CS301 Assembly Language Programming

3 + 0
  • CS201
Orion Lawlor
Chapman 201E
Office Hours
Meeting Time
Chapman 104
Course Website
Required Texts
No text is required--readings will be available online

Course Description

Describes how your code executes on real hardware, which is key to debugging, security, and performance. Includes details on both assembly language, such as registers and opcodes, and plain C programming, such as pointer arithmetic and malloc.

Course Outcomes

  • Ability to measure actual performance on a given architecture
  • Ability to optimize the performance of a program

Tentative Schedule

    • NetRun intro, language hierarchy: Assembly through JavaScript
    • Labor Day (offices closed — no classes, registration or fee payment)
    • Machine code, assembly language, and registers
    • Goto, loops and branches in assembly (add deadline)
      • hw0 on C++ background due
    • Stack push and pop
    • Functions and preserved registers
    • C strings and char arrays, and static memory with db (drop deadline)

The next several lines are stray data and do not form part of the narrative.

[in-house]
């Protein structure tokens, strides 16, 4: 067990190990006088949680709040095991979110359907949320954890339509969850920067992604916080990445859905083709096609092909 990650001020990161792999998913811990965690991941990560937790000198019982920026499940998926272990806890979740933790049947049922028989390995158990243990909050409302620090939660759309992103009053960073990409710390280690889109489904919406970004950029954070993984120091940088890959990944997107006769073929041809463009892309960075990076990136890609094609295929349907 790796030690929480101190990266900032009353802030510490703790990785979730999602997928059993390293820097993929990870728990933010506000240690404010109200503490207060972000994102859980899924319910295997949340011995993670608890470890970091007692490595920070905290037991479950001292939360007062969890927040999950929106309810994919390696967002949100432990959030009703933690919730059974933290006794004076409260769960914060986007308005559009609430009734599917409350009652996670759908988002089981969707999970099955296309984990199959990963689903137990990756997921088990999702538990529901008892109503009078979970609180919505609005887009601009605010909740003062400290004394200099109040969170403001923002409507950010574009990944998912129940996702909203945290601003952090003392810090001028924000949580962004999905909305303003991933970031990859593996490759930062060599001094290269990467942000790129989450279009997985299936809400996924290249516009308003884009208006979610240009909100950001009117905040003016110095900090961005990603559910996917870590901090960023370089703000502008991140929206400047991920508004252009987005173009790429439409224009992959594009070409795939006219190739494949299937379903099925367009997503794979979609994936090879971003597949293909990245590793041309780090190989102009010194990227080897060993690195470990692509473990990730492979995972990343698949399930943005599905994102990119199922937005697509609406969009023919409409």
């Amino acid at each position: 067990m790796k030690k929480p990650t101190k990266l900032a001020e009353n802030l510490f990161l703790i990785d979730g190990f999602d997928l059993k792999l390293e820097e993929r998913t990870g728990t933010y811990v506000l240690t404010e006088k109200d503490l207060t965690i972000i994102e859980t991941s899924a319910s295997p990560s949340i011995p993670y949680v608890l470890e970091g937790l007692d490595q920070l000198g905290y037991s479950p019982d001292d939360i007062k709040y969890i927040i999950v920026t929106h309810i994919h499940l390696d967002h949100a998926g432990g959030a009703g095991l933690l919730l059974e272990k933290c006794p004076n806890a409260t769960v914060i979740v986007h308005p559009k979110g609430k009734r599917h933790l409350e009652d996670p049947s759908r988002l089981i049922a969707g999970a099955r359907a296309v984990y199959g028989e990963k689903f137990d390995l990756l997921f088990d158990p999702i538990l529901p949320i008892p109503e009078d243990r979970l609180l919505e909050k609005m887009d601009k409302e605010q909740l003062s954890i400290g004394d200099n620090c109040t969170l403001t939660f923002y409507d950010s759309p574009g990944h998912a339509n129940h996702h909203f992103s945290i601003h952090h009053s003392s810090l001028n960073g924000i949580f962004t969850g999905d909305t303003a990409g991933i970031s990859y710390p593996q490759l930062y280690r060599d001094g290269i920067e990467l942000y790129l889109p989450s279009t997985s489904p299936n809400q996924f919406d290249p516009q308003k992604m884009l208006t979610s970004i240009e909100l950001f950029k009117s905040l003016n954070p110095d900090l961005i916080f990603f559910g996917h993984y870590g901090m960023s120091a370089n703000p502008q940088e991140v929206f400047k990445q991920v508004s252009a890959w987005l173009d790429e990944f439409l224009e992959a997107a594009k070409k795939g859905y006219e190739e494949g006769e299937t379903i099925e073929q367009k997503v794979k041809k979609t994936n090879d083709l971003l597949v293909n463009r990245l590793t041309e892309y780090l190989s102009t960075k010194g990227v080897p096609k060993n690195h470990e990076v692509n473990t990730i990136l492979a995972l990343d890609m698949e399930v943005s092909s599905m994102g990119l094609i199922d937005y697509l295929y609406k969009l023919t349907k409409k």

• Static memory allocation with dd and dq
    • Pointers and pointer arithmetic
    • Pointer chasing and linked lists
    • C memory allocation: malloc, speed of malloc versus stack allocation
    • C structs and C++ classes in assembly; sizeof and offsetof
    • JavaScript runtime typed objects
    • Function pointers and virtual/vtable methods
    • Tables, switch statements, and computed branches
    • JavaScript anonymous functions and closures
    • C and Assembler macros: preprocessor defines, include guards
    • Inline assembly language
    • Linker: extern "C" and C++ name mangling
    • Course review for midterm exam
    • Midterm exam
    • Performance optimization: working around timer granularity
    • Project 1 presentations
    • Project 1 presentations (cont'd)
    • Performance basics: cost of operations in Assembly, C, C++, JavaScript
    • Bits, signed versus unsigned numbers, and comparisons (withdrawal deadline)
    • SIMD within a Register (SWAR), and bitwise operators